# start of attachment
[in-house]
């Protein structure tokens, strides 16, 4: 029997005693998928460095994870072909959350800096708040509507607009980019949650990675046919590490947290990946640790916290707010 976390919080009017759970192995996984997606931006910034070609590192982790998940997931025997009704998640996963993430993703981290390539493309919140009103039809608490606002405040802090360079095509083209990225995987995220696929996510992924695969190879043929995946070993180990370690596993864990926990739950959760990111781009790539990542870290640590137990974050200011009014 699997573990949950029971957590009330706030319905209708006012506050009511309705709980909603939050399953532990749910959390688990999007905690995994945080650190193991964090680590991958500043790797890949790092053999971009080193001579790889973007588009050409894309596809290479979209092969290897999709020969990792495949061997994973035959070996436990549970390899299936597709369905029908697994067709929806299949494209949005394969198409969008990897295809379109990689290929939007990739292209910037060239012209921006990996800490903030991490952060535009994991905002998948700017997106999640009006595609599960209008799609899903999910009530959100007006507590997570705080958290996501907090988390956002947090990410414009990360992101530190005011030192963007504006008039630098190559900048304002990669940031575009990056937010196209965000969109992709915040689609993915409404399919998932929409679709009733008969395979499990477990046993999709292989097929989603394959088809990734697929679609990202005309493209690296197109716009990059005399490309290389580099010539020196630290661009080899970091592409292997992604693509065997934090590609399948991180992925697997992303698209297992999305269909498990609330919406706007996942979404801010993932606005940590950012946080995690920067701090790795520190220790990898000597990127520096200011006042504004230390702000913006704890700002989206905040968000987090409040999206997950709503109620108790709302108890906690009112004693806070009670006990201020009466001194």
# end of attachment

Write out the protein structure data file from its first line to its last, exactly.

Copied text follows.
[in-house]
């Protein structure tokens, strides 16, 4: 029997005693998928460095994870072909959350800096708040509507607009980019949650990675046919590490947290990946640790916290707010 976390919080009017759970192995996984997606931006910034070609590192982790998940997931025997009704998640996963993430993703981290390539493309919140009103039809608490606002405040802090360079095509083209990225995987995220696929996510992924695969190879043929995946070993180990370690596993864990926990739950959760990111781009790539990542870290640590137990974050200011009014 699997573990949950029971957590009330706030319905209708006012506050009511309705709980909603939050399953532990749910959390688990999007905690995994945080650190193991964090680590991958500043790797890949790092053999971009080193001579790889973007588009050409894309596809290479979209092969290897999709020969990792495949061997994973035959070996436990549970390899299936597709369905029908697994067709929806299949494209949005394969198409969008990897295809379109990689290929939007990739292209910037060239012209921006990996800490903030991490952060535009994991905002998948700017997106999640009006595609599960209008799609899903999910009530959100007006507590997570705080958290996501907090988390956002947090990410414009990360992101530190005011030192963007504006008039630098190559900048304002990669940031575009990056937010196209965000969109992709915040689609993915409404399919998932929409679709009733008969395979499990477990046993999709292989097929989603394959088809990734697929679609990202005309493209690296197109716009990059005399490309290389580099010539020196630290661009080899970091592409292997992604693509065997934090590609399948991180992925697997992303698209297992999305269909498990609330919406706007996942979404801010993932606005940590950012946080995690920067701090790795520190220790990898000597990127520096200011006042504004230390702000913006704890700002989206905040968000987090409040999206997950709503109620108790709302108890906690009112004693806070009670006990201020009466001194």